The gorgeous case is of unknown origin, but features inlaid shell and exceptionally sculpted ormolu mounts of flowers, volutes and a figural group of “Time” assisted by Cupid. King George III kept the clock along with several of his favorite devices in his private suite at Buckingham House (now Buckingham Palace).





Unfolding Pictures: A Fan Depicting King George III and His Family Visiting the Royal Academy, 1789





Fan Depicting King George III and his Family
Visiting The Royal Academy
English, 1789
The Royal Collection
In 1768, King George III established the Royal Academy, and, in 1780 provided the Academy with a permanent home in Somerset House. Before his first major illness in 1788, King George III and his family visited the Royal Academy in their new home. The famous visit was recorded in drawings and paintings. A favorite painting of event was one created by J.H. Ramberg in 1788. An engraving of this painting by P. Martini became a popularly purchased print.


In 1780, the Martini engraving was incorporated into the leaf of this fan. The image had to be somewhat altered in printing so that it would fit neatly on the paper fan leaf. Supported by japanned bamboo sticks and guards, the finished fan became a model for several reproductions—some of which survive in the Victoria & Albert Museum.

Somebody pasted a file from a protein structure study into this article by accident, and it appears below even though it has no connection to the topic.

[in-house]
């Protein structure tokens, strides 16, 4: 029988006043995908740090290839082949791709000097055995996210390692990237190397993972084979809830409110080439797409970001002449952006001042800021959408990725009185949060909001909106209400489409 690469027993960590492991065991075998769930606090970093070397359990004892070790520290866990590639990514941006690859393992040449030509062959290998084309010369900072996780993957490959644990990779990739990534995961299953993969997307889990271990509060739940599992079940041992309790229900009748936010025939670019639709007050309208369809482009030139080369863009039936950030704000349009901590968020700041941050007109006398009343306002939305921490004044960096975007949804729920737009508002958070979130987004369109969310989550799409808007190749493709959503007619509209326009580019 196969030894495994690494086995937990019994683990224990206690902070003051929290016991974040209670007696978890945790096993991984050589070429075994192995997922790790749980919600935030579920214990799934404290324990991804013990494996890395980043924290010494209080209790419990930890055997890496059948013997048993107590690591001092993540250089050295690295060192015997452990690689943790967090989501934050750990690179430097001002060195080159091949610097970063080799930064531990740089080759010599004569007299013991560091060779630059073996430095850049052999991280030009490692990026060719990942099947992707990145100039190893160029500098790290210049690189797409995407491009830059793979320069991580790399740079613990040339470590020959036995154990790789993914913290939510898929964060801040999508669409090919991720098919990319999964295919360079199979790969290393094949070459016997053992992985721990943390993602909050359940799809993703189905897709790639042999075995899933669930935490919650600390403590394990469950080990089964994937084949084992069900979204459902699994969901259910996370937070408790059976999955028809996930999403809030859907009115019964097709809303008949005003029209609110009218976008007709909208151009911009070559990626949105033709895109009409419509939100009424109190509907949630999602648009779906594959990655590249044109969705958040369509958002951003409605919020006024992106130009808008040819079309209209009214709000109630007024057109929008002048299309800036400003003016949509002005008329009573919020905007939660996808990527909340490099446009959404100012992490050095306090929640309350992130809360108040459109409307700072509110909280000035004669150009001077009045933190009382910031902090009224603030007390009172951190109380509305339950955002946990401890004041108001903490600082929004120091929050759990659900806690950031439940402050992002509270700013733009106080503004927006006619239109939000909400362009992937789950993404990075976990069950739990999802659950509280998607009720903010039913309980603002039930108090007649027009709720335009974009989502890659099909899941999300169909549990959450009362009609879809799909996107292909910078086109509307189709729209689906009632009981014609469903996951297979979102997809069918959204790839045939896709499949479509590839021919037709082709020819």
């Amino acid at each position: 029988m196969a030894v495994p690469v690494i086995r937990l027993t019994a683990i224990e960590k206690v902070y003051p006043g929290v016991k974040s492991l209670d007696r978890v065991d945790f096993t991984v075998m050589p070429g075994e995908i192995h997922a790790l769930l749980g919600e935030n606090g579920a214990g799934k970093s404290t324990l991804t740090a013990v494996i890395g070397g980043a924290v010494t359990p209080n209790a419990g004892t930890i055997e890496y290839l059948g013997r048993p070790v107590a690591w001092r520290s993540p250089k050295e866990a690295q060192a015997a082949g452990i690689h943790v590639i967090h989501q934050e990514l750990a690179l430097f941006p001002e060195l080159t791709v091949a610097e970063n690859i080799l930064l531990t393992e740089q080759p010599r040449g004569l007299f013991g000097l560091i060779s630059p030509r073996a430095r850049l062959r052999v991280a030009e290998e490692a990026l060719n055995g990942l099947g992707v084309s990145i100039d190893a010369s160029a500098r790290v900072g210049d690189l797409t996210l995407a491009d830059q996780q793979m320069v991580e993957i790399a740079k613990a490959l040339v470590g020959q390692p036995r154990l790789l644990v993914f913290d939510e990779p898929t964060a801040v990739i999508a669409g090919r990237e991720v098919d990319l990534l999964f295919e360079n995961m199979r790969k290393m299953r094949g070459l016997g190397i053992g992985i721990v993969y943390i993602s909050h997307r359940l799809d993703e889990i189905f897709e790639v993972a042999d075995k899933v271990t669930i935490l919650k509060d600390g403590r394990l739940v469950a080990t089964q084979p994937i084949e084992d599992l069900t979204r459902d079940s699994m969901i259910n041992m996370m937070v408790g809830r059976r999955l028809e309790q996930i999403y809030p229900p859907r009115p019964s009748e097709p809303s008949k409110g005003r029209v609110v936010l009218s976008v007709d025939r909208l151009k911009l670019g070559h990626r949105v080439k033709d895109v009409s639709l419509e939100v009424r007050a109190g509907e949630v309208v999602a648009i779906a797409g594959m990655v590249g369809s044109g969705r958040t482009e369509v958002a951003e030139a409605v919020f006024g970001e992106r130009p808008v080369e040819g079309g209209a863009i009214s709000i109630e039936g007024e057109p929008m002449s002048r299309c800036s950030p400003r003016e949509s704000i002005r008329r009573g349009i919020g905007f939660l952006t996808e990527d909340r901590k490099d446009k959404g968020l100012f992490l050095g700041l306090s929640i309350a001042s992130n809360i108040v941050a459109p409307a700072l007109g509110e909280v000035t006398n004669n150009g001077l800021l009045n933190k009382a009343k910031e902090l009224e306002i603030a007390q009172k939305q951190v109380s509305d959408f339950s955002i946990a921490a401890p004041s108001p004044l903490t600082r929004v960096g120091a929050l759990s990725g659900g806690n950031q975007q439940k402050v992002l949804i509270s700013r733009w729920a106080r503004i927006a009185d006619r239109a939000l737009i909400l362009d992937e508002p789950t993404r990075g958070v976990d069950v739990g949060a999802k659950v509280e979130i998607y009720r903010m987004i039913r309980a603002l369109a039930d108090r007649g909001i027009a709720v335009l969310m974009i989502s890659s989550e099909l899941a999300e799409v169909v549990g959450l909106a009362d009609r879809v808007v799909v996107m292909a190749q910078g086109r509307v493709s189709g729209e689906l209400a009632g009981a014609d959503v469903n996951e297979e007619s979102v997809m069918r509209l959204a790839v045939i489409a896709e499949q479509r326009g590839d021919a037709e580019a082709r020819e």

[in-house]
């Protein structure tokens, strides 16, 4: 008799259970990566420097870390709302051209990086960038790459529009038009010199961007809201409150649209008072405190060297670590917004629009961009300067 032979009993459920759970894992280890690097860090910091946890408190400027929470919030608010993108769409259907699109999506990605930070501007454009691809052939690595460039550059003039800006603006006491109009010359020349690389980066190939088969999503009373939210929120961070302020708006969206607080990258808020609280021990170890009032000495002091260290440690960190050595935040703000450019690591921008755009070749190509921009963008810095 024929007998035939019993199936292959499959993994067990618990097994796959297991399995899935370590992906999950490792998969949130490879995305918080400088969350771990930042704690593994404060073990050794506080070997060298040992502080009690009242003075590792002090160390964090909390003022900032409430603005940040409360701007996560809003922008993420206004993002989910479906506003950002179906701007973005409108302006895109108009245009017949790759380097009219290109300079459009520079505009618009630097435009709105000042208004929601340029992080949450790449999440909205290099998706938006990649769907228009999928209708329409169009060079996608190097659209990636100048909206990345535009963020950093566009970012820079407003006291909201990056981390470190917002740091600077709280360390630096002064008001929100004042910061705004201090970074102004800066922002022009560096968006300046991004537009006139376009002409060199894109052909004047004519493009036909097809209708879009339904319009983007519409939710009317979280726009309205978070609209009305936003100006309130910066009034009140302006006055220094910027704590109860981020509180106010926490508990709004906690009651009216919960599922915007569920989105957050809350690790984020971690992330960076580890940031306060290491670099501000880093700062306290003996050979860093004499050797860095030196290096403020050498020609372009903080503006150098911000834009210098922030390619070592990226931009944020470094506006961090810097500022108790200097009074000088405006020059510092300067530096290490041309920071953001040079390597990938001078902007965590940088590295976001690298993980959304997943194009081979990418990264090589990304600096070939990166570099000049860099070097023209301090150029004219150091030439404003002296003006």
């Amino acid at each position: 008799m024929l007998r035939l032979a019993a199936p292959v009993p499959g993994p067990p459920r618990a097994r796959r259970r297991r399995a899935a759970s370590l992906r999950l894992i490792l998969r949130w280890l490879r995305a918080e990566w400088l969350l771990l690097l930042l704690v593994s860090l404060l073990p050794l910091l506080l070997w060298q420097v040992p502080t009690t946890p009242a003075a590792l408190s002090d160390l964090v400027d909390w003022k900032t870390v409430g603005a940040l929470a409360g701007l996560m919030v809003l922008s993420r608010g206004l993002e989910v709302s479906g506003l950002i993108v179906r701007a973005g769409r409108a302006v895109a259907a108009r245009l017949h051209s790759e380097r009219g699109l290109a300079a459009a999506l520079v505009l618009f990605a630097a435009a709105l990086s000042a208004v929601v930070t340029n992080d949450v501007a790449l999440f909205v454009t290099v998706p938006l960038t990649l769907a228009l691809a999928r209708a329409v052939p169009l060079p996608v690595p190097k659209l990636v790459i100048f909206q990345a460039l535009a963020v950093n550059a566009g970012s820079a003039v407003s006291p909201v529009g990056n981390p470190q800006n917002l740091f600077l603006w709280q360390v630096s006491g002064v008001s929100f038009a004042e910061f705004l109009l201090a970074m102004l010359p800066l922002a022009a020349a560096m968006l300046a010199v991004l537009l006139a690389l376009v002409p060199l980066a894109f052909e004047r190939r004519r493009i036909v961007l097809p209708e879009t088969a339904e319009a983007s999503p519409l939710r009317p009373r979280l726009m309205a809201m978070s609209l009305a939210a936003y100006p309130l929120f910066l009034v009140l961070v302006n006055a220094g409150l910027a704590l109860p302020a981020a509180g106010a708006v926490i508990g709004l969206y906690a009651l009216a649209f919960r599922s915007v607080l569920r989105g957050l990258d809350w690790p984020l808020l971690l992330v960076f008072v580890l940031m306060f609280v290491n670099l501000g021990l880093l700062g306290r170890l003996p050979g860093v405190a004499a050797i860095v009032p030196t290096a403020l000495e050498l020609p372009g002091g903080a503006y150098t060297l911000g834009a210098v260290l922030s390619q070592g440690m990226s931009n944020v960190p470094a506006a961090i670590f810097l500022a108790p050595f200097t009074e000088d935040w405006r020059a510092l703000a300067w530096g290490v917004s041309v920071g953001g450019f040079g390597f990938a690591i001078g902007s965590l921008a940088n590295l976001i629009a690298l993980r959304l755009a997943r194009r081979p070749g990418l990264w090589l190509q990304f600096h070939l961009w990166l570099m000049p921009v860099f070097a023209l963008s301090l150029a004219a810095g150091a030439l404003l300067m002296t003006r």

The original fan ended up in the collection of Queen Mary who had, by the time of her death, amassed a tremendous collection of antique fans—most of which had significance to the Royal Family. 


Crown Copyright
The Royal Collection
Image Courtesy of Her Majesty Queen Elizabeth II

Click image to enlarge.




Object of the Day, Museum Edition: Statuette of Gustavus II Adolphus of Sweden, 1625



Equestrian Statuette of
Gustavus II Adolphus of Sweden,
Daniel Lang, 1625-1635
Crown Copyright
The Royal Collection
Image Courtesy of Her Majesty Queen Elizabeth II
King George III seemed to enjoy collecting things.  He amassed a rather substantial collection of unusual and attractive artifacts during his lifetime.  This equestrian statuette is a lovely example of King George’s love of fine art.  Constructed of twenty-nine individual pieces of silver which have been chased, cut or wrought depending on the texture it’s trying to duplicate, this partially gilt sculpture was made in Augsburg between 1625 and 1635 by Daniel Lang and depicts Hapsburg leader Gustavus II Adolphus of Sweden. 
What’s most intriguing about this piece is that the horse’s head is removable. Without its head, an interior cask serves as a drinking vessel, albeit an awkward one. Though no one’s drinking out of it these days, this sculpture is certainly an attractive piece of art and an interesting glimpse into the kinds of things that King George III liked to have around him.

Crown Copyright
The Royal Collection
via The Royal Collection Trust
Image Courtesy of Her Majesty Queen Elizabeth II
Crown Copyright
The Royal Collection
via The Royal Collection Trust